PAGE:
3. Functionality – In terms of features, jobsDB is light years ahead of its peers. They have an easy to use recruitment management system which helps you to keep track of who’s applied. It lets you sort them according to their application status, expected pay and so on. Check out the image below for an overview of the candidates who applied for our position.

  4. Price – It was the cheapest full-time job site in Singapore. Yes, I like spending less money!

  5. Results – Most importantly, they delivered results. I am extremely happy with our recent full-time hire from jobsDB. This decision was not easy to make, as it attracted a strong pool of candidates with 3-4 people whom I would have given the job to. 


Remember what I’ve mentioned above about JobStreet calling me up and offering me a free $204 posting in their bid to have me using their site instead of their rival. Now I’ve previously advertised on JobStreet as well and did not remember having the jobsDB sales team call me up and offer me the same. So if you’re fortunate enough, you essentially get two advertisements for the price of one if you advertise on jobsDB.

With that being said, my experience with jobsDB was not perfect. They did have an annoying bug which stopped me from purchasing more orders. And I still have been unable to find my PHP talent that I’ve been searching for. Though that’s not particularly jobsDB’s fault, I can’t find it anywhere because Singapore is facing a shortage of tech talent at the moment. Sigh.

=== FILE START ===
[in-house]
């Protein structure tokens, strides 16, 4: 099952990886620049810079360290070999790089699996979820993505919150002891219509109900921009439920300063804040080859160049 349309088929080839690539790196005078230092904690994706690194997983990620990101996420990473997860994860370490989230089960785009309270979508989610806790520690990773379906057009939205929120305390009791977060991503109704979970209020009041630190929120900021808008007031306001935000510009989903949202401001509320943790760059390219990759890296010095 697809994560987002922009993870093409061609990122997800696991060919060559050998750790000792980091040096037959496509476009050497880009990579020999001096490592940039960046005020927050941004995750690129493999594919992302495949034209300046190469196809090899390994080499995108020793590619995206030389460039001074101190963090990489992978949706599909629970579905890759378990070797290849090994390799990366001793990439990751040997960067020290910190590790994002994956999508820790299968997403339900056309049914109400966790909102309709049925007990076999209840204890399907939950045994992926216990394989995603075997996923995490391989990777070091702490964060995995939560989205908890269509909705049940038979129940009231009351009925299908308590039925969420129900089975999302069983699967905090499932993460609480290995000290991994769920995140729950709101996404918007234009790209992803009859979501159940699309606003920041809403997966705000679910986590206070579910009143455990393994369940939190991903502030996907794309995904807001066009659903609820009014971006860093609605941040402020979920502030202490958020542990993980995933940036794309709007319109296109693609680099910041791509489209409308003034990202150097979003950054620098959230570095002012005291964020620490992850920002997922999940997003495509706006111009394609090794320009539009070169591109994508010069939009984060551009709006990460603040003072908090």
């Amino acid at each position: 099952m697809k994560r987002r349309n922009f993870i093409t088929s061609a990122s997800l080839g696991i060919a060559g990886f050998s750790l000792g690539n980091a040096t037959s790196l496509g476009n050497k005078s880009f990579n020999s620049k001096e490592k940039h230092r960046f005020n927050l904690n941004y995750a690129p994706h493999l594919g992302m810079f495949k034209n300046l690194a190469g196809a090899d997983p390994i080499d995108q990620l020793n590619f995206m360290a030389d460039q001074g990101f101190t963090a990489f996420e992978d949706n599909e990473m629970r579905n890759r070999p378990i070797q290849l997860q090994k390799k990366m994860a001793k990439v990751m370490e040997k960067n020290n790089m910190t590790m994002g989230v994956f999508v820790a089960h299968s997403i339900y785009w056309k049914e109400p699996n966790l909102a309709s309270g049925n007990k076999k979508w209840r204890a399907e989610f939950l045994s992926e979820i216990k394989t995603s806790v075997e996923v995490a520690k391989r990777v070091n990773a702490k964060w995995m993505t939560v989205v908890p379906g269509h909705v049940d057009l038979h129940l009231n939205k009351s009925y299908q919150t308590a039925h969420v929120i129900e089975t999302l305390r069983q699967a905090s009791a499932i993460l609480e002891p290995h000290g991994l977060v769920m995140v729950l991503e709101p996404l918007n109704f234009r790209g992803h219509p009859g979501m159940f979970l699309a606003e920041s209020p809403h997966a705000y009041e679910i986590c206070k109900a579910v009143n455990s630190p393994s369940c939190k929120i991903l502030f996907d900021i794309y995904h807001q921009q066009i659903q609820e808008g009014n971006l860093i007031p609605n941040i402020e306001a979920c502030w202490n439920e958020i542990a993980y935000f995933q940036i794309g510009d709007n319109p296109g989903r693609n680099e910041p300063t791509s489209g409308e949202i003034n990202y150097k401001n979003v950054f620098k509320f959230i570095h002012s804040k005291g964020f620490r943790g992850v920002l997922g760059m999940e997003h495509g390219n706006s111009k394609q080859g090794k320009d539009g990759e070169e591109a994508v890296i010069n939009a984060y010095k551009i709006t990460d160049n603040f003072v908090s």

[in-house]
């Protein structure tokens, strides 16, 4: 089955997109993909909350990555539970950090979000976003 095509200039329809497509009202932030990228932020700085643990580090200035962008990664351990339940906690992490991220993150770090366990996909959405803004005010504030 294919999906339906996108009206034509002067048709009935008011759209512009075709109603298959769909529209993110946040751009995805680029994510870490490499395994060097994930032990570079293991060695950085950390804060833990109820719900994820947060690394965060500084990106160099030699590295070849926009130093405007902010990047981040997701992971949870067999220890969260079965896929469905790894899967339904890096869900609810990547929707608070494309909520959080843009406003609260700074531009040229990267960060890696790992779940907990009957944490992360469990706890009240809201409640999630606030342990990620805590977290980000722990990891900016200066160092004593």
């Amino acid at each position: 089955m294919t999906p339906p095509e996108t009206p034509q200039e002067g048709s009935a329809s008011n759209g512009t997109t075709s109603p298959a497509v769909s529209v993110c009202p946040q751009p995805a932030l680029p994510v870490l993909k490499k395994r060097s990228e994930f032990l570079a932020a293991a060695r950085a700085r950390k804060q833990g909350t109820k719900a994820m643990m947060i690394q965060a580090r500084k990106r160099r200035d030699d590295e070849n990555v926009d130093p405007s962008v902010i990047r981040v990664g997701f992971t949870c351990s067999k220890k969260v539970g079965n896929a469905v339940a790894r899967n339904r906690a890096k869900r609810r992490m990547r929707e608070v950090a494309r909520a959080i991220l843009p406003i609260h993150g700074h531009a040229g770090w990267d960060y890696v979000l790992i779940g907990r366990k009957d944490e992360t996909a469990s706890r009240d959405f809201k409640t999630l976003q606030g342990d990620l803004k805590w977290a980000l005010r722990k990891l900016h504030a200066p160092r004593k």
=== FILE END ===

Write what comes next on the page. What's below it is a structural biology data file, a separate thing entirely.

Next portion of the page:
Verdict: During my first hiring round, I found jobsDB to be the easiest site to use and manage. They also had the most applicants and attracted the most quality candidates. So when a new position opened up, it was a no-brainer. jobsDB automatically became my job portal of choice. And they are going to be my number one portal of choice for years to come.


Final Note on Singapore Job Sites


These opinions are my own and were formed after my personal experience from using these sites. I never intended to do a write up like this because it takes a lot of time. But JobsDB recently interviewed and featured us as a success story on their portal. I figured I would return the favour by sharing my positive experience with them and putting together a guide to help employers and employees find the most suitable job portal to use.

A final tip is to note the timing of your job post. I really hate that after the first few days, you won’t get many more applications from your job listing. And this applies to nearly every site in Singapore, so for employers, the timing of your first post is crucial. I recommend making it over the weekend in the morning.

Lastly, each of the sites are catered to a very distinct job-seeking demographic, so bear that in mind if you’re an employee looking for a job and be sure to use the right portal. I hope this guide has been helpful and I wish you all the best in your job searching and job hiring ahead!